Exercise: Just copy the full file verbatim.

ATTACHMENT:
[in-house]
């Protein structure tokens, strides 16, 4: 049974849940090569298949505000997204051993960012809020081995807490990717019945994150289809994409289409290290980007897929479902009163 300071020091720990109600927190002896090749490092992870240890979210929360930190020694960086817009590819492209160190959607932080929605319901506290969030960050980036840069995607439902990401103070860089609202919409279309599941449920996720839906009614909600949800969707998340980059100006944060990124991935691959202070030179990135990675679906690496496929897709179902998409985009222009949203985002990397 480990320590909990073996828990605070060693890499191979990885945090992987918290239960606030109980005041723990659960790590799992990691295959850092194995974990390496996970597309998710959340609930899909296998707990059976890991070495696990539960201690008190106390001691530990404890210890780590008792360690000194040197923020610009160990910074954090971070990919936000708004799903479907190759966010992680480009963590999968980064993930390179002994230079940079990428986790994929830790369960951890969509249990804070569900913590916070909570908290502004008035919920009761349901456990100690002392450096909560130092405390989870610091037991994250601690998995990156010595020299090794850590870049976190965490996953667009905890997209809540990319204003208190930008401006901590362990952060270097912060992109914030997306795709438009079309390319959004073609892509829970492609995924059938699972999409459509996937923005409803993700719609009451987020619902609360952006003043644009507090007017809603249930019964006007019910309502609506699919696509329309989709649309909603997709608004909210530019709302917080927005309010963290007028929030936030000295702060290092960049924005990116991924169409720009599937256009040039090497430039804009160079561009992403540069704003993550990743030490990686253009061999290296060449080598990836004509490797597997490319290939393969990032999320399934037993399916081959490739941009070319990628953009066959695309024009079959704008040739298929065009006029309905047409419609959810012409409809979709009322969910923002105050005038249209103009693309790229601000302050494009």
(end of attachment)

[in-house]
């Protein structure tokens, strides 16, 4: 049974849940090569298949505000997204051993960012809020081995807490990717019945994150289809994409289409290290980007897929479902009163 300071020091720990109600927190002896090749490092992870240890979210929360930190020694960086817009590819492209160190959607932080929605319901506290969030960050980036840069995607439902990401103070860089609202919409279309599941449920996720839906009614909600949800969707998340980059100006944060990124991935691959202070030179990135990675679906690496496929897709179902998409985009222009949203985002990397 480990320590909990073996828990605070060693890499191979990885945090992987918290239960606030109980005041723990659960790590799992990691295959850092194995974990390496996970597309998710959340609930899909296998707990059976890991070495696990539960201690008190106390001691530990404890210890780590008792360690000194040197923020610009160990910074954090971070990919936000708004799903479907190759966010992680480009963590999968980064993930390179002994230079940079990428986790994929830790369960951890969509249990804070569900913590916070909570908290502004008035919920009761349901456990100690002392450096909560130092405390989870610091037991994250601690998995990156010595020299090794850590870049976190965490996953667009905890997209809540990319204003208190930008401006901590362990952060270097912060992109914030997306795709438009079309390319959004073609892509829970492609995924059938699972999409459509996937923005409803993700719609009451987020619902609360952006003043644009507090007017809603249930019964006007019910309502609506699919696509329309989709649309909603997709608004909210530019709302917080927005309010963290007028929030936030000295702060290092960049924005990116991924169409720009599937256009040039090497430039804009160079561009992403540069704003993550990743030490990686253009061999290296060449080598990836004509490797597997490319290939393969990032999320399934037993399916081959490739941009070319990628953009066959695309024009079959704008040739298929065009006029309905047409419609959810012409409809979709009322969910923002105050005038249209103009693309790229601000302050494009």